When Hopkinton Fire Chief Steve Slaman showed up at Teamworks in Northborough on July 27 for the KeepSmilin4Abbie field hockey fundraiser, the jokes started almost immediately.
One of the charity games that day pitted a team made up mostly of fathers of Hopkinton High School players against community members, including Slaman.
“When I walked in — and it’s almost a little bit of irony — there were jokes of, ‘We have first-responders here,’ because we had a bunch of us 50-something-year-olds running around in a fundraiser, and we joked about it a lot before playing,” Slaman recalled.
The joking stopped minutes later when an individual in the game collapsed after suffering an apparent heart attack.
Slaman, who just had been retrained in life-saving techniques the week before, and firefighter Scott Jurasek went to work, starting CPR while someone called 9-1-1 and others retrieved a first-aid kit and a defibrillator.
The man was revived with the defibrillator and was back up and walking around later that day, after being checked out at an area hospital.
The fact that Slaman was put on the spot in front of members of the community made the situation a little more tense, if that’s possible, but he came through.
“I’d just as soon not have an audience, but it is what it is,” he said with a laugh. “It puts a little pressure on you.”
With his life-saving work complete, Slaman next turned his attention to the expected follow-up: interest from members of the community in learning how they can do more — especially when the fire chief or another trained first-responder is not on site.
“I see the people afterward that come in here and say, ‘Should I have been able to do something?’ and the looks on their faces,” said Slaman, who noted that a similar incident happened during the Sharon Timlin Road Race a couple of years ago. “I challenge my people that work here every day: You don’t want to miss this opportunity.”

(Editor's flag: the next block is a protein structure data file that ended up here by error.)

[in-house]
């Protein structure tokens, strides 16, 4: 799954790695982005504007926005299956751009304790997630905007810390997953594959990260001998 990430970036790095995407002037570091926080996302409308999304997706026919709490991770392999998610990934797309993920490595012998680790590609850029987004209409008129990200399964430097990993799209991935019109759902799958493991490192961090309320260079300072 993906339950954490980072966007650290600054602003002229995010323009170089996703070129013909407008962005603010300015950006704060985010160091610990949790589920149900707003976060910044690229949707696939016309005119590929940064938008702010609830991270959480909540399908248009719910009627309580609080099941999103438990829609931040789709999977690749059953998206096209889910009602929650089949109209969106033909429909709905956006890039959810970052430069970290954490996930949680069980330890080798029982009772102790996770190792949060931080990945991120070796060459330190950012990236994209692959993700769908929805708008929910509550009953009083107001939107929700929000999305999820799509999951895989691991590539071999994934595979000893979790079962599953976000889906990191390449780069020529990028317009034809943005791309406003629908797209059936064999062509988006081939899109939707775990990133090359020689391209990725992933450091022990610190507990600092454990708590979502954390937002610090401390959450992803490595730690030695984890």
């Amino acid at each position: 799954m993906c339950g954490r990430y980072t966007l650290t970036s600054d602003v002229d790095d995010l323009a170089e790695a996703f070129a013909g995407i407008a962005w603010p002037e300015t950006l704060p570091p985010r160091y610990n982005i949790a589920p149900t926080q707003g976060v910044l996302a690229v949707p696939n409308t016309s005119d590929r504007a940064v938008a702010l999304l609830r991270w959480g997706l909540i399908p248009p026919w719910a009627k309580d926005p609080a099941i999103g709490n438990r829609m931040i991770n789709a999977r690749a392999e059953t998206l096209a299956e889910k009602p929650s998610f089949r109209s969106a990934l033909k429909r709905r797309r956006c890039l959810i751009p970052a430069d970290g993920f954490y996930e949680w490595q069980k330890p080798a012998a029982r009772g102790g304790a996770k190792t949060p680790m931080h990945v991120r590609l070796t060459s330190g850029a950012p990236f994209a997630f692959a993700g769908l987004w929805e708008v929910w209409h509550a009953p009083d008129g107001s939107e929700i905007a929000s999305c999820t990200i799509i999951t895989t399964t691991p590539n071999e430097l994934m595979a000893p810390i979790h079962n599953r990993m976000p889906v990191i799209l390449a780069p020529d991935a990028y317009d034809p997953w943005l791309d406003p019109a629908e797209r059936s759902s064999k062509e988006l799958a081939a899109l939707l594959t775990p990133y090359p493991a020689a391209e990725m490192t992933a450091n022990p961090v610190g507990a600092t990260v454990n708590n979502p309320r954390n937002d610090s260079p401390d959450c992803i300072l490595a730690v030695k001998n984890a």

The town already offers CPR training sessions, taught by fire prevention specialist Tim Healey.
But for those who can’t make the one-time CPR class, there are other ways to learn the basics.
The Federal Emergency Management Agency (FEMA) has a 30-minute video on its website titled “You Are the Help Until Help Arrives” (community.fema.gov/until-help-arrives). It provides detailed instructions on basic steps bystanders can perform in various emergencies when there are no trained personnel on site.
“They address, and I think in an effective way, they talk about the shock factor of having an incident,” Slaman said. “It’s a real thing. And they talk about it well. And I think they do a great introduction so that when Tim goes to do his [CPR class], the dots connect. You’re not in overload.”
Added Slaman: “The thoughts, the fears that will come up to you naturally, it answers questions like, ‘Am I going to make it worse? Am I going to be liable?’ It answers a lot of questions. And the stresses that can come with it, it just talks about it.”
Among the simple instructions in the video:
— Call 9-1-1.